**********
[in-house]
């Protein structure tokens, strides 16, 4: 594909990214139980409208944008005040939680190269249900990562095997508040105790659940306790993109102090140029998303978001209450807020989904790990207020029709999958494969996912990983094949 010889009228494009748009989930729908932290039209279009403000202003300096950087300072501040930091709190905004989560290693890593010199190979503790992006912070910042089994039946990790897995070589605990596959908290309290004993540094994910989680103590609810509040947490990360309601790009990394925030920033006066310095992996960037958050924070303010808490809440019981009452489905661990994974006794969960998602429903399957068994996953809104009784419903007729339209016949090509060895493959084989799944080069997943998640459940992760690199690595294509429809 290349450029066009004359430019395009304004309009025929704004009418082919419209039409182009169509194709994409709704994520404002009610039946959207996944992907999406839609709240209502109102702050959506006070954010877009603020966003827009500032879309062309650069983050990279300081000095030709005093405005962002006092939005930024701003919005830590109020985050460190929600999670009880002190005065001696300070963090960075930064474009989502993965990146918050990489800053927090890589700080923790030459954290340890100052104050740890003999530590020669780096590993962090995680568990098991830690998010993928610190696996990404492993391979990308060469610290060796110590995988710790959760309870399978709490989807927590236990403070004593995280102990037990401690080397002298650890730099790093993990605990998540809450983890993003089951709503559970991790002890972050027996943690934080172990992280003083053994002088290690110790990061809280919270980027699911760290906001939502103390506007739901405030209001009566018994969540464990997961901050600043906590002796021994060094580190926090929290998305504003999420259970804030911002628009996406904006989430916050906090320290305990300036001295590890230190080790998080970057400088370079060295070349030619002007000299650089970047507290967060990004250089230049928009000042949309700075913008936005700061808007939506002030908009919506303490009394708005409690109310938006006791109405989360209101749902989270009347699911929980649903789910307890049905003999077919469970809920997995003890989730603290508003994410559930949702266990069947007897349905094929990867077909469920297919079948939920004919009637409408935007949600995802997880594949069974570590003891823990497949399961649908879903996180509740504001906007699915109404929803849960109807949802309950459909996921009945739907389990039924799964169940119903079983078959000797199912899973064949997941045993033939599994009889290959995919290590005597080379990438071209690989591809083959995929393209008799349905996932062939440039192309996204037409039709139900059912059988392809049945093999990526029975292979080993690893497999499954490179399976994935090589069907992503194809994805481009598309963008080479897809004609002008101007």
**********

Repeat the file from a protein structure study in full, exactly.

[in-house]
């Protein structure tokens, strides 16, 4: 594909990214139980409208944008005040939680190269249900990562095997508040105790659940306790993109102090140029998303978001209450807020989904790990207020029709999958494969996912990983094949 010889009228494009748009989930729908932290039209279009403000202003300096950087300072501040930091709190905004989560290693890593010199190979503790992006912070910042089994039946990790897995070589605990596959908290309290004993540094994910989680103590609810509040947490990360309601790009990394925030920033006066310095992996960037958050924070303010808490809440019981009452489905661990994974006794969960998602429903399957068994996953809104009784419903007729339209016949090509060895493959084989799944080069997943998640459940992760690199690595294509429809 290349450029066009004359430019395009304004309009025929704004009418082919419209039409182009169509194709994409709704994520404002009610039946959207996944992907999406839609709240209502109102702050959506006070954010877009603020966003827009500032879309062309650069983050990279300081000095030709005093405005962002006092939005930024701003919005830590109020985050460190929600999670009880002190005065001696300070963090960075930064474009989502993965990146918050990489800053927090890589700080923790030459954290340890100052104050740890003999530590020669780096590993962090995680568990098991830690998010993928610190696996990404492993391979990308060469610290060796110590995988710790959760309870399978709490989807927590236990403070004593995280102990037990401690080397002298650890730099790093993990605990998540809450983890993003089951709503559970991790002890972050027996943690934080172990992280003083053994002088290690110790990061809280919270980027699911760290906001939502103390506007739901405030209001009566018994969540464990997961901050600043906590002796021994060094580190926090929290998305504003999420259970804030911002628009996406904006989430916050906090320290305990300036001295590890230190080790998080970057400088370079060295070349030619002007000299650089970047507290967060990004250089230049928009000042949309700075913008936005700061808007939506002030908009919506303490009394708005409690109310938006006791109405989360209101749902989270009347699911929980649903789910307890049905003999077919469970809920997995003890989730603290508003994410559930949702266990069947007897349905094929990867077909469920297919079948939920004919009637409408935007949600995802997880594949069974570590003891823990497949399961649908879903996180509740504001906007699915109404929803849960109807949802309950459909996921009945739907389990039924799964169940119903079983078959000797199912899973064949997941045993033939599994009889290959995919290590005597080379990438071209690989591809083959995929393209008799349905996932062939440039192309996204037409039709139900059912059988392809049945093999990526029975292979080993690893497999499954490179399976994935090589069907992503194809994805481009598309963008080479897809004609002008101007």